Major medical device companies and investors are interested in medical device technology for treating heart failure due to the large potential size of the market. LVADs are a life-saving technology and complex to implant; the device systems cost roughly $100,000 for each patient. A major investment bank estimated that current LVADs have a potential market of $4 B in the US alone despite the limitations of invasive implantation and blood contact. However, heart failure device sales could be many times larger with less invasive devices.
CorInnova's technology could address many of the patients currently ineligible for LVADs, up to an estimated addressable market of 280,000 patients or more. More frail patients could be treated by CorInnova technology, as the benefits of minimally invasive implantation and lack of blood contact include:
Much less invasive implantation
Shorter hospital stays (4 to 6 vs. 20 to 35 days for LVADs)
Absence of blood contact, so likelihood of no device-induced stroke, pump thromobosis, blood damage, or gastrointestinal bleeding, and likelihood of eliminating re-hospitalizations due to these types of adverse events.
The device also assists both ventricles, making it suitable also for biventricular failure patients.
New patients who may be treated by the CorInnova device include:
Bridge to Decision/Candidacy patients (where a patient is supported until a decision can be made as to whether to the patient can be a transplant candidate or whether the patient should be implanted with an LVAD; no devices are now approved for 30-day use in the US)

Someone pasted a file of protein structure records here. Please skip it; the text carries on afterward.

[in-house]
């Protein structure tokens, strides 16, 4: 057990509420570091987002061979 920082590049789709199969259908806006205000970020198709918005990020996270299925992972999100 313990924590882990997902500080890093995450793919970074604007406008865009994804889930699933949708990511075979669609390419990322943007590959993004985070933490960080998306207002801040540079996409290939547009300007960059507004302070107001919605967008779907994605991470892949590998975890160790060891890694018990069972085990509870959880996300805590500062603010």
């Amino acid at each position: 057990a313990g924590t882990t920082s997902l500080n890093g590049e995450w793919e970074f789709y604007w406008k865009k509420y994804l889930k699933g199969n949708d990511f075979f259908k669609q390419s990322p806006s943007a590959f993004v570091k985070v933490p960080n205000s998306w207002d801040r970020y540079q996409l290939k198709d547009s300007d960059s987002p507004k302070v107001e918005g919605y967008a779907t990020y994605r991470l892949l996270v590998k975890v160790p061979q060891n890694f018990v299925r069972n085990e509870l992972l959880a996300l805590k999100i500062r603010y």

Bi-ventricular heart failure patients (there are no implantable devices for Bridge to Transplant or long-term use except a total artificial heart)
Anticoagulation intolerant patients (anticoagulation is necessary with LVADs)
Chemotherapy-induced heart failure patients (these are clotting prone patients who cannot use LVADs)
Patients intolerant of invasive LVAD surgery (age 72+)
Portion of HFpEF patients (up to 50% of total population; have no FDA approved devices).
CorInnova’s device may lead to cardiac restoration in end stage heart failure patients in much greater frequency than in LVAD treatment (now estimated at 1 to 2 1/2%) by correcting motion, reducing wall stress, and normalizing cytokine signaling – key factors in restorative cardiac remodeling. The device may also prevent the development of heart failure after major infarcts by correcting the motion of the heart – this population alone could be 200,000 patients a year. Both cardiac restoration and prevention of the development of heart failure would be extremely large markets.
Providing cardiac assist without touching the blood has the potential to create a new paradigm of heart failure treatment. Addressable markets are estimated at up to $14 billion.
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